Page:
Table of Contents

    Topic review

    Acrylic Bone Cements


    Acrylic bone cements (ABC) are widely used in orthopedics for joint fixation, antibiotic release, and bone defect filling, among others. Most of the commercial ABCs available today consist of two components, one solid, based mainly on poly(methyl methacrylate) (PMMA), and one liquid, based on methyl methacrylate (MMA), which are mixed and, through the polymerization reaction of the monomer, transformed into a hardened cement paste. 

    1. Introduction

    Figure1 shows the presentation of Surgical Simplex P commercial cement.

    Figure 1. Components of commercial acrylic bone cement (ABC) Surgical Simplex P. Solid phase in a sterile plastic package and liquid phase in a sterile glass vial.

    PMMA cements are the most commonly used to bond and load transfer between the implant and the bone [1][2]. The main advantage of using it is the excellent primary fixation obtained between the implant and the bone and the patient’s faster recovery [3]. On the other hand, PMMA is a fragile material with a low resistance to fracture and low fatigue life [4].

    Commercial ABCs do not differ drastically between brands. The main differences between them are the addition of PMMA copolymers or antibiotics into the solid phase, comonomers to the liquid phase, solid/liquid ratio variation, radiopaque agent variation, or additives chlorophyll Palacos® [4][5].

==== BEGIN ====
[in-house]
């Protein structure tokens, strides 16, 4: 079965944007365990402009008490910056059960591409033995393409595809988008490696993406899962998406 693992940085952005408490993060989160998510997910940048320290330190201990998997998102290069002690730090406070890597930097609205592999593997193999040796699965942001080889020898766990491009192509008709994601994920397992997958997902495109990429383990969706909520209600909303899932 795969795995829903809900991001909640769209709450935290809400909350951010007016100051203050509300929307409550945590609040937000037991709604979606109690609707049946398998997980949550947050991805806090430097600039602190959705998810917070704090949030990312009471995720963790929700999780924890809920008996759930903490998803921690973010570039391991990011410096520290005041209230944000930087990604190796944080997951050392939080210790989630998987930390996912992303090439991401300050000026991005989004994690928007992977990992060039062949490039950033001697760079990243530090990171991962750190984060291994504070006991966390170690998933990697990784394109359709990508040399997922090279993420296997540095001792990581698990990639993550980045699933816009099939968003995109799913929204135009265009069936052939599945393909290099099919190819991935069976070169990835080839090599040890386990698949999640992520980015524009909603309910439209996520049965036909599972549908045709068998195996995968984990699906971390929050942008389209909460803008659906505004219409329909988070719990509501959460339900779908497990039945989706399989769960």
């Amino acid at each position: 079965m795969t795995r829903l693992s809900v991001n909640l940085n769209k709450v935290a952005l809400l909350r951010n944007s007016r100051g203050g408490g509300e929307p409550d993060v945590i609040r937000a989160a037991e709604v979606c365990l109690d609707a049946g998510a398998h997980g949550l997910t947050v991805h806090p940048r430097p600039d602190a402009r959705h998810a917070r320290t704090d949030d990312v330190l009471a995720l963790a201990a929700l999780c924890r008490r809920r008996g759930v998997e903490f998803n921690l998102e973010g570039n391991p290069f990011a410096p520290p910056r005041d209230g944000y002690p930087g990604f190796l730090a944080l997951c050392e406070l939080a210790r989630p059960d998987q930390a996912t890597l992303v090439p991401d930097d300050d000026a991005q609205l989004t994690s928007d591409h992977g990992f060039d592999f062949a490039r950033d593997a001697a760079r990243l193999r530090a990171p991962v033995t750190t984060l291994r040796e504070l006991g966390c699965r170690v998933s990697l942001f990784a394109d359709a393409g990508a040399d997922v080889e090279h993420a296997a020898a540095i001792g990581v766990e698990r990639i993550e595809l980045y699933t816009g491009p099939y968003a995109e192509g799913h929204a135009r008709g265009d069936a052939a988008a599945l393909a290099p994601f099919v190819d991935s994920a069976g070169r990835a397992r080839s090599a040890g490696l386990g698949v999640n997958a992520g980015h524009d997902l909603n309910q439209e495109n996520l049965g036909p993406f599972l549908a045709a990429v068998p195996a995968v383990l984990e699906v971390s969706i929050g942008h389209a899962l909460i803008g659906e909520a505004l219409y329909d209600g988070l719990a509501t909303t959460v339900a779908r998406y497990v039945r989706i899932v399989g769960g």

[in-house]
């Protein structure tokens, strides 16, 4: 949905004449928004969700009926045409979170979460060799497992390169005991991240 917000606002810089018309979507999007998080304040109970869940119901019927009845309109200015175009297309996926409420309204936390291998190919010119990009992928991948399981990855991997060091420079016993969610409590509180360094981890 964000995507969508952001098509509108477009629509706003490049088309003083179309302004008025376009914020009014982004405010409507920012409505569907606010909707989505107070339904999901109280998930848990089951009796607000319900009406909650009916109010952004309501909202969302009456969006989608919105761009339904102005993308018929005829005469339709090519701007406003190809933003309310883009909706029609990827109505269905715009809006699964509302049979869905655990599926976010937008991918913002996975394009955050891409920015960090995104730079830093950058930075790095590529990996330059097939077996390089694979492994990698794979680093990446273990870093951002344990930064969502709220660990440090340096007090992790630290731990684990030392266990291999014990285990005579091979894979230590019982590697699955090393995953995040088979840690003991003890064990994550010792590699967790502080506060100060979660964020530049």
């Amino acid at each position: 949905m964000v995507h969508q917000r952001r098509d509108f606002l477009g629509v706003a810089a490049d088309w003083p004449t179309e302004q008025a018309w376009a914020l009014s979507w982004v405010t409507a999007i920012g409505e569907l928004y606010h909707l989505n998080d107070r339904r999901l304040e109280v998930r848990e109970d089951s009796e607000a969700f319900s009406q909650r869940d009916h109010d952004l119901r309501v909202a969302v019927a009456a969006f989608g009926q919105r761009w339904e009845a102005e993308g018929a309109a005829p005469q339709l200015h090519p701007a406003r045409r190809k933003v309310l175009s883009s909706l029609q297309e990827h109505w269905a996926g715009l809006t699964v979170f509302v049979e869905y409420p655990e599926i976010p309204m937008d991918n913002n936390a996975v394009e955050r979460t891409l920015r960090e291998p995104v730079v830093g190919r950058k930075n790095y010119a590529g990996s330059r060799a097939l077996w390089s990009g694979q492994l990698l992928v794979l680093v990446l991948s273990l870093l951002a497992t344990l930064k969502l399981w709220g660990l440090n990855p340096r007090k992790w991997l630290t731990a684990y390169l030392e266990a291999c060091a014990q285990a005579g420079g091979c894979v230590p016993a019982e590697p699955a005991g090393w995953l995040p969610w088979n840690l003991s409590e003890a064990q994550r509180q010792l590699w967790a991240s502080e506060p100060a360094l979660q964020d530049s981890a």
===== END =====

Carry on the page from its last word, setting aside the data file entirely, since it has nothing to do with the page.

The polymerization process begins after mixing of the benzoyl peroxide (BPO) (in the solid) and N,N-Dimethyl-p-Toluidine (DMPT) (in the liquid) with the production of benzoyl radicals at room temperature [6][7]. The heat produced during polymerization is between 52 and 57 kJ per mole of MMA [8]. The maximum temperature reached during the polymerization reaction is known as Tmax [9], exceeding 100 °C. These high temperatures can cause cellular bone necrosis and contribute to aseptic loosening [10][11][12][13]. Polymerization temperatures experienced under in vivo conditions are much lower (between 40 and 47 °C) at the bone interface due to the reduced thickness of the bone cement layer used in TJR, the presence of blood circulation, and heat dissipation through the implant and surrounding tissue [7][14][15][16]

    2. Failure of Cemented Arthroplasties

    The leading cause of failure of cemented arthroplasties is aseptic loosening of the prosthesis, which usually occurs at the bone–cement interface and requires a second surgery to replace the whole system [17]. The loosening occurs according to:

    • High polymerization temperature of the cements (between 67 and 124 °C) [18], which generates thermal necrosis of the bone [19], alteration of the local blood circulation, and predisposition to the formation of a fibrous membrane in the bone—cement interface [3][20].

    • Release of unreacted residual monomer or MMA, which generates chemical necrosis of the bone.